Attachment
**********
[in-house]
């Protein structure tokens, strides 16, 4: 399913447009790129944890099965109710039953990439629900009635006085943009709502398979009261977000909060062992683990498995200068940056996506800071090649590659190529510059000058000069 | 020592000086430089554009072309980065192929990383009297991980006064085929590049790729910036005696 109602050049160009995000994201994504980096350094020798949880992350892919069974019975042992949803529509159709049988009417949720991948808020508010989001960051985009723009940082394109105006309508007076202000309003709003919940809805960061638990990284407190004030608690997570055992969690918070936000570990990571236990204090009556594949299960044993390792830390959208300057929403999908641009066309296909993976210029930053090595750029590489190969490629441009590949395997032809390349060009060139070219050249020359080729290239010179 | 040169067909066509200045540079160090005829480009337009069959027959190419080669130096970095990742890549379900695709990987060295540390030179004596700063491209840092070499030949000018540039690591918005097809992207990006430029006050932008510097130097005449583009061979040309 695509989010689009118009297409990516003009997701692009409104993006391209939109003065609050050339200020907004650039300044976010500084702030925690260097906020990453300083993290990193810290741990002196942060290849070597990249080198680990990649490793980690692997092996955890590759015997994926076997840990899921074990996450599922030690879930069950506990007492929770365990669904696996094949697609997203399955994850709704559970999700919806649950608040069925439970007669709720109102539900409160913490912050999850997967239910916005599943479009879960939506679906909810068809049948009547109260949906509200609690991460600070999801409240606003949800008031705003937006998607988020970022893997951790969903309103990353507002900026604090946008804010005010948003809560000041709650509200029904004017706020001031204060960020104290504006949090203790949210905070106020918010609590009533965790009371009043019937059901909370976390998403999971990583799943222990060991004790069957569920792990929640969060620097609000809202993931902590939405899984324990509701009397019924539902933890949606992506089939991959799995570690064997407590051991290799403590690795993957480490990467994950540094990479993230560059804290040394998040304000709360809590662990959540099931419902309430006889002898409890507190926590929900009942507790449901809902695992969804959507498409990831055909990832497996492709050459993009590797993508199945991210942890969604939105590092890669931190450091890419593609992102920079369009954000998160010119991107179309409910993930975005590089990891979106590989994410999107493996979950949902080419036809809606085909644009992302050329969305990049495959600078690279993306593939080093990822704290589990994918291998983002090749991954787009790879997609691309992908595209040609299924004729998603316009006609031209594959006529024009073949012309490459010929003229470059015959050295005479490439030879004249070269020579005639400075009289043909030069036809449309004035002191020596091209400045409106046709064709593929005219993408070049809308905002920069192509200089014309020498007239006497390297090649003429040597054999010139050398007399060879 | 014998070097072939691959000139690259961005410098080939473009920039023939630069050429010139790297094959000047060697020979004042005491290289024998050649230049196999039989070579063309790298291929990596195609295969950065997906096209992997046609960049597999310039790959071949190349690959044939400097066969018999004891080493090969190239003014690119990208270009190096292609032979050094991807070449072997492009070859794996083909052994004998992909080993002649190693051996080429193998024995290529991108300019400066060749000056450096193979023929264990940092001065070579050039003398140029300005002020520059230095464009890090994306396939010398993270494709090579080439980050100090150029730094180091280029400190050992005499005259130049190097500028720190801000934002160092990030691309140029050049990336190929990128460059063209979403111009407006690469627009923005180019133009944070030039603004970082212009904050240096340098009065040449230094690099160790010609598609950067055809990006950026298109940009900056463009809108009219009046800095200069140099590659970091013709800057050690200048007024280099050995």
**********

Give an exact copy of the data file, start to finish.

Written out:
[in-house]
């Protein structure tokens, strides 16, 4: 399913447009790129944890099965109710039953990439629900009635006085943009709502398979009261977000909060062992683990498995200068940056996506800071090649590659190529510059000058000069 | 020592000086430089554009072309980065192929990383009297991980006064085929590049790729910036005696 109602050049160009995000994201994504980096350094020798949880992350892919069974019975042992949803529509159709049988009417949720991948808020508010989001960051985009723009940082394109105006309508007076202000309003709003919940809805960061638990990284407190004030608690997570055992969690918070936000570990990571236990204090009556594949299960044993390792830390959208300057929403999908641009066309296909993976210029930053090595750029590489190969490629441009590949395997032809390349060009060139070219050249020359080729290239010179 | 040169067909066509200045540079160090005829480009337009069959027959190419080669130096970095990742890549379900695709990987060295540390030179004596700063491209840092070499030949000018540039690591918005097809992207990006430029006050932008510097130097005449583009061979040309 695509989010689009118009297409990516003009997701692009409104993006391209939109003065609050050339200020907004650039300044976010500084702030925690260097906020990453300083993290990193810290741990002196942060290849070597990249080198680990990649490793980690692997092996955890590759015997994926076997840990899921074990996450599922030690879930069950506990007492929770365990669904696996094949697609997203399955994850709704559970999700919806649950608040069925439970007669709720109102539900409160913490912050999850997967239910916005599943479009879960939506679906909810068809049948009547109260949906509200609690991460600070999801409240606003949800008031705003937006998607988020970022893997951790969903309103990353507002900026604090946008804010005010948003809560000041709650509200029904004017706020001031204060960020104290504006949090203790949210905070106020918010609590009533965790009371009043019937059901909370976390998403999971990583799943222990060991004790069957569920792990929640969060620097609000809202993931902590939405899984324990509701009397019924539902933890949606992506089939991959799995570690064997407590051991290799403590690795993957480490990467994950540094990479993230560059804290040394998040304000709360809590662990959540099931419902309430006889002898409890507190926590929900009942507790449901809902695992969804959507498409990831055909990832497996492709050459993009590797993508199945991210942890969604939105590092890669931190450091890419593609992102920079369009954000998160010119991107179309409910993930975005590089990891979106590989994410999107493996979950949902080419036809809606085909644009992302050329969305990049495959600078690279993306593939080093990822704290589990994918291998983002090749991954787009790879997609691309992908595209040609299924004729998603316009006609031209594959006529024009073949012309490459010929003229470059015959050295005479490439030879004249070269020579005639400075009289043909030069036809449309004035002191020596091209400045409106046709064709593929005219993408070049809308905002920069192509200089014309020498007239006497390297090649003429040597054999010139050398007399060879 | 014998070097072939691959000139690259961005410098080939473009920039023939630069050429010139790297094959000047060697020979004042005491290289024998050649230049196999039989070579063309790298291929990596195609295969950065997906096209992997046609960049597999310039790959071949190349690959044939400097066969018999004891080493090969190239003014690119990208270009190096292609032979050094991807070449072997492009070859794996083909052994004998992909080993002649190693051996080429193998024995290529991108300019400066060749000056450096193979023929264990940092001065070579050039003398140029300005002020520059230095464009890090994306396939010398993270494709090579080439980050100090150029730094180091280029400190050992005499005259130049190097500028720190801000934002160092990030691309140029050049990336190929990128460059063209979403111009407006690469627009923005180019133009944070030039603004970082212009904050240096340098009065040449230094690099160790010609598609950067055809990006950026298109940009900056463009809108009219009046800095200069140099590659970091013709800057050690200048007024280099050995």